Poland’s phone spyware scandal raises doubts over 2019 election

DMCA / Correction Notice
- Advertisement -

a brewing scandal An opposition lawmaker is questioning the legitimacy of the country’s 2019 parliamentary elections over alleged historic use of controversial mobile spyware by Poland’s ruling party.

- Advertisement -

Internet watchdog Citizen Lab found that NSO Group’s notorious spyware Pegasus was used to spy on three critics of the Polish government. One of the targets was named Krzysztof Brezza, a member of the Polish Senate, whose phone was hacked dozens of times ahead of parliamentary elections in 2019.

Text messages stolen from Brezza’s phone were manipulated and broadcast by state-controlled TV as part of an apparent smear campaign ahead of the election. Brezza’s left-leaning political alliance, the Civic Platform, later lost the country’s 2019 parliamentary election by a close margin. brezza told the Associated Press, which first reported the hack, said the election was unfair because the ruling party would have access to its campaign plans.


The Polish government previously denied that it used Pegasus, a mobile spyware that gives its government customers almost complete access to a target’s device, including their personal data, photos, messages and exact location.

Jarosaw Kaczyski, the leader of Poland’s Law and Justice Party and the country’s deputy prime minister, shrugged off allegations that the Polish government used Pegasus spyware to monitor its political protests, but said Polish media Last week that it would be “bad” if Polish security services didn’t have access to mobile spying technology while other countries did.

- Advertisement -

Polish media report that the government purchased Pegasus in 2017 using money from the so-called Justice Fund, which is supposed to help victims of crimes and rehabilitate criminals.

Amnesty International independently last weekend verified That Brezza’s phone was hacked.

“We urgently need governments to implement a global ban on the sale, transfer and use of spyware until human rights regulatory safeguards are in place.”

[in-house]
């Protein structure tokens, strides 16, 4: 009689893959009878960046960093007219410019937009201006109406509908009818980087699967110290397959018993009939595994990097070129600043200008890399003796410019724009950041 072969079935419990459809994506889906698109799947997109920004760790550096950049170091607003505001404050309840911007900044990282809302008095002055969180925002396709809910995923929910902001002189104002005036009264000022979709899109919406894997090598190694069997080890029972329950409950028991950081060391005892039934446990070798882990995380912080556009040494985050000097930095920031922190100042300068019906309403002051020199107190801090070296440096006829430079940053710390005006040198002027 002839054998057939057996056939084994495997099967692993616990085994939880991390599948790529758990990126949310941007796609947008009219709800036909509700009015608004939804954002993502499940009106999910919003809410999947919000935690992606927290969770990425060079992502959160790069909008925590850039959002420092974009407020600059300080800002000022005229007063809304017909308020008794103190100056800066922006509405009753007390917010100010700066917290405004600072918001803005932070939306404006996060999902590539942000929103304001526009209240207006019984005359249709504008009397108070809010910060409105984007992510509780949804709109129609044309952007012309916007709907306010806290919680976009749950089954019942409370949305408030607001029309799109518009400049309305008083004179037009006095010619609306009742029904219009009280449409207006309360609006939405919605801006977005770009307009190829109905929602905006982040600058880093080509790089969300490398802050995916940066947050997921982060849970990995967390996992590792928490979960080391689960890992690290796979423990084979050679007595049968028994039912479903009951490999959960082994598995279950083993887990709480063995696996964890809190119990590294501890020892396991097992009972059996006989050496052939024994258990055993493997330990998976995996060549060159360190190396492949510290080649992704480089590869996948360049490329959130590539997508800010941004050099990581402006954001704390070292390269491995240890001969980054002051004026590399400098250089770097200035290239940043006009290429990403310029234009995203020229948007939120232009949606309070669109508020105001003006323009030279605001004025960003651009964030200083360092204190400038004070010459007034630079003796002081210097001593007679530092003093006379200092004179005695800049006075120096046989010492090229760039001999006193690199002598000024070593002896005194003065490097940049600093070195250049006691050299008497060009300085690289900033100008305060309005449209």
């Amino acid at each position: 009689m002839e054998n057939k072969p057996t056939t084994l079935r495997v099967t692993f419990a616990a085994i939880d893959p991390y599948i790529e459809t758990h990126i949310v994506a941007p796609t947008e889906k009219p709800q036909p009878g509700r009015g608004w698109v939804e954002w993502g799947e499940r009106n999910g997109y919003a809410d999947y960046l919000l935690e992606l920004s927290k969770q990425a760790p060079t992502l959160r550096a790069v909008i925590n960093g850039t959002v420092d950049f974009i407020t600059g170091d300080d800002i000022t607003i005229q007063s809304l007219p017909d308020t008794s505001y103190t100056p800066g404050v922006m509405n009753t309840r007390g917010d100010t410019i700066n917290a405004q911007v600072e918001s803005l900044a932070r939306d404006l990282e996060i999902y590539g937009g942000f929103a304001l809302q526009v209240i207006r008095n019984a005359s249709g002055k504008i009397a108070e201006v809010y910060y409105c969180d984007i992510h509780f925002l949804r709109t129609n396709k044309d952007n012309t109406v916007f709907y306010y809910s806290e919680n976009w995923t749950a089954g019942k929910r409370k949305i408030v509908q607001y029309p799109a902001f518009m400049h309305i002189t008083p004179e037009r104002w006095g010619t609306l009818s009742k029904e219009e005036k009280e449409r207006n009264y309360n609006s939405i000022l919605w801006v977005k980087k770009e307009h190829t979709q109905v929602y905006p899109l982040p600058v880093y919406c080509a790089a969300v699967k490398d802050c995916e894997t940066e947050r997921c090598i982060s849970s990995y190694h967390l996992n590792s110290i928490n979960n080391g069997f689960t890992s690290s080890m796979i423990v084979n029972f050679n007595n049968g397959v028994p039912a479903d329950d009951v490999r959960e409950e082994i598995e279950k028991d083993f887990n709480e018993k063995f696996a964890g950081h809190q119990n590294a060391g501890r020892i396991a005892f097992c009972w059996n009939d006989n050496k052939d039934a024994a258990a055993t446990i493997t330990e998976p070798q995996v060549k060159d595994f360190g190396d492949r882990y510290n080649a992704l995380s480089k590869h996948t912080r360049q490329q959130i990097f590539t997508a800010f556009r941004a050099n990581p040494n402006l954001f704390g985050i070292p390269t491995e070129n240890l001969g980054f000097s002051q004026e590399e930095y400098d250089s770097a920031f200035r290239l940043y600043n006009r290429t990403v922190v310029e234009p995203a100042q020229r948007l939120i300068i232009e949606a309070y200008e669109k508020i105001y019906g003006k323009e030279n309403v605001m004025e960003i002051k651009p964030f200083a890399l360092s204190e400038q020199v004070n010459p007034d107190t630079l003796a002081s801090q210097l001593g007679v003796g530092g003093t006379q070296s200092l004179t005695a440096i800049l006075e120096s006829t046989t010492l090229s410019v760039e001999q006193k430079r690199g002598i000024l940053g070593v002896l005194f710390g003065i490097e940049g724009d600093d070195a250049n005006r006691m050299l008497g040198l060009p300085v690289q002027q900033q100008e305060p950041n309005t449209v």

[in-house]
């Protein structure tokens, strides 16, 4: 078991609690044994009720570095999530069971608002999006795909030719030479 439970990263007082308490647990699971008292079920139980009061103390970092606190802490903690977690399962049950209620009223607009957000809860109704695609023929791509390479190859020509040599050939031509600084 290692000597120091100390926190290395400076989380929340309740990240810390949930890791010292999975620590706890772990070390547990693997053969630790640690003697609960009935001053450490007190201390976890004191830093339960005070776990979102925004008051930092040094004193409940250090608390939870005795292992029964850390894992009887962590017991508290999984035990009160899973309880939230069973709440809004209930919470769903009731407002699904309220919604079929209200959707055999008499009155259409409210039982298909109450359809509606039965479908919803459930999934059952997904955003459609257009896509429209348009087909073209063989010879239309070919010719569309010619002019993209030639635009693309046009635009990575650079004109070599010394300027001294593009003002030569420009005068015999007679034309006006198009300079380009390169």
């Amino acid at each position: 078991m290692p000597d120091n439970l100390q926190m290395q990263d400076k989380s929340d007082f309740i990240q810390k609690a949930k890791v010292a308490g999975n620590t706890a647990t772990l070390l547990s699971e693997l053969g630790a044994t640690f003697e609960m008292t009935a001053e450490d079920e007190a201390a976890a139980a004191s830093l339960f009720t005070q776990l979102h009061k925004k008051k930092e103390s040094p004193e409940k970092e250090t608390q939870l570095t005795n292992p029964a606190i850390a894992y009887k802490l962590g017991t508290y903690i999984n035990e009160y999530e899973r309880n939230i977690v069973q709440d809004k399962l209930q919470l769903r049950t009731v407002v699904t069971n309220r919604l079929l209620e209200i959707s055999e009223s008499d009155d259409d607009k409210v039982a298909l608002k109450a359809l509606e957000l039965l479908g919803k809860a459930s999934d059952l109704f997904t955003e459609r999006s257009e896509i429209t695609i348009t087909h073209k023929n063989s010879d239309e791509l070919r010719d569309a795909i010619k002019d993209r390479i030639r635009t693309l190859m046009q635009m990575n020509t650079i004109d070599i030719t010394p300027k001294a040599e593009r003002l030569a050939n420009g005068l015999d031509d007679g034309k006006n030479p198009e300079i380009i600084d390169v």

Likhita Banerjee, Amnesty International

Polish Prime Minister Mateusz Morawiecki called the Associated Press and Citizen Lab’s findings “fake news” and claimed a foreign intelligence service may be to blame. Critics rejected the government’s allegations, arguing that no other government would be interested in the three Polish targets.

The other two Polish targets confirmed by Citizen Lab are Roman Geertic, a lawyer who represents opposition politicians in several politically sensitive cases, and prosecutor Eva Vrzocek. Apple began notifying phone espionage victims in December when it sued NSO to prevent the spyware maker from using any of Apple’s technology, thereby hacking its targets for NSO. It will be very difficult to do.

Pegasus is used by authoritarian governments such as Bahrain, Saudi Arabia, Rwanda and the United Arab Emirates to spy on journalists, politicians and human rights defenders. But new reporting last year revealed several EU states, including Germany And Hungary Pegasus is a customer, as is Poland now.

Polish opposition leader Donald Tusk – the new leader of the Civic Platform since October 2021 – has called for a parliamentary inquiry into the government’s use of Pegasus. Guy Verhofstad, a liberal member of the European Parliament for Renew Europe, told Nerdshala that the allegations need to be investigated to get a full picture of how the Polish government is using Pegasus.

“But what we do know is very worrying,” he said. “This clearly threatens both the rule of law as well as free and fair elections – and therefore both EU rules as well as the integrity of the EU. If this is sufficient for a full European investigation If not, then what is?”

When reached, an unnamed spokesperson for the NSO Group declined to confirm or deny its clients, but said: “The use of cyber tools to monitor dissidents, activists and journalists is a serious abuse of any technology and as such.” Goes against the desired use of critical tools. The international community should have a zero tolerance policy towards such acts, hence the need for global regulation. NSO has zeroed in on this type of abuse in the past by terminating several contracts -Proven tolerance.

Amnesty International, which called the findings “shocking, but not surprising”, is also calling on the European Union to implement targeted sanctions against the NSO group, as has the US government.

“This shows, once again, that the uncontrolled use of Pegasus is a threat not only to politicians, but to civil society around the world. So far not enough has been done to rule out illegal targeted surveillance,” Amnesty Likita Banerjee, a researcher and consultant at International, told Nerdshala.

“We Need Governments To Immediate Implementation” global moratorium on the sale, transfer and use of spyware until human rights regulatory safeguards are in place.

- Advertisement -

Stay on top - Get the daily news in your inbox

Recent Articles

Related Stories